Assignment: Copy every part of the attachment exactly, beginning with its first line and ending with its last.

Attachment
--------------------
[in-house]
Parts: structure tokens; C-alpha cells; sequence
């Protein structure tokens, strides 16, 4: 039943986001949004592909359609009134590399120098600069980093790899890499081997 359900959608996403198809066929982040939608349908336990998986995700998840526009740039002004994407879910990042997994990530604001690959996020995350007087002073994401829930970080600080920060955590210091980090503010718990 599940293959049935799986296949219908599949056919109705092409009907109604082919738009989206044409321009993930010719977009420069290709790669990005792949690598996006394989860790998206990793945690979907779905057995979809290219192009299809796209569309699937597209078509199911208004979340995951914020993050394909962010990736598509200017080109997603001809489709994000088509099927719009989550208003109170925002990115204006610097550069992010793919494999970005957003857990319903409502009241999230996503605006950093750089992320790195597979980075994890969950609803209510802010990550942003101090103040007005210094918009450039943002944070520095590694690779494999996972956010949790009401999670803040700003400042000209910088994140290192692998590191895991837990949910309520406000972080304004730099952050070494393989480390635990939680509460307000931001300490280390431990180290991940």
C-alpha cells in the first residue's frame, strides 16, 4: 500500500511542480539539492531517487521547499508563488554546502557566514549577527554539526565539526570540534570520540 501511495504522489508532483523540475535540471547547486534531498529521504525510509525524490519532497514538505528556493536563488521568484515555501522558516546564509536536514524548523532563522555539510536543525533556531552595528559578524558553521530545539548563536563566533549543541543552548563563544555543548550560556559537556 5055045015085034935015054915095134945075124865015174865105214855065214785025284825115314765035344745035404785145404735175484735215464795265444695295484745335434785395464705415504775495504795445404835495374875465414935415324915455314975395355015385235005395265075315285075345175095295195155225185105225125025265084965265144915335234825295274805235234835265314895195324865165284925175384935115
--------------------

[in-house]
Parts: structure tokens; C-alpha cells; sequence
């Protein structure tokens, strides 16, 4: 039943986001949004592909359609009134590399120098600069980093790899890499081997 359900959608996403198809066929982040939608349908336990998986995700998840526009740039002004994407879910990042997994990530604001690959996020995350007087002073994401829930970080600080920060955590210091980090503010718990 599940293959049935799986296949219908599949056919109705092409009907109604082919738009989206044409321009993930010719977009420069290709790669990005792949690598996006394989860790998206990793945690979907779905057995979809290219192009299809796209569309699937597209078509199911208004979340995951914020993050394909962010990736598509200017080109997603001809489709994000088509099927719009989550208003109170925002990115204006610097550069992010793919494999970005957003857990319903409502009241999230996503605006950093750089992320790195597979980075994890969950609803209510802010990550942003101090103040007005210094918009450039943002944070520095590694690779494999996972956010949790009401999670803040700003400042000209910088994140290192692998590191895991837990949910309520406000972080304004730099952050070494393989480390635990939680509460307000931001300490280390431990180290991940």
C-alpha cells in the first residue's frame, strides 16, 4: 500500500511542480539539492531517487521547499508563488554546502557566514549577527554539526565539526570540534570520540 501511495504522489508532483523540475535540471547547486534531498529521504525510509525524490519532497514538505528556493536563488521568484515555501522558516546564509536536514524548523532563522555539510536543525533556531552595528559578524558553521530545539548563536563566533549543541543552548563563544555543548550560556559537556 5055045015085034935015054915095134945075124865015174865105214855065214785025284825115314765035344745035404785145404735175484735215464795265444695295484745335434785395464705415504775495504795445404835495374875465414935415324915455314975395355015385235005395265075315285075345175095295195155225185105225125025265084965265144915335234825295274805235234835265314895195324865165284925175384935115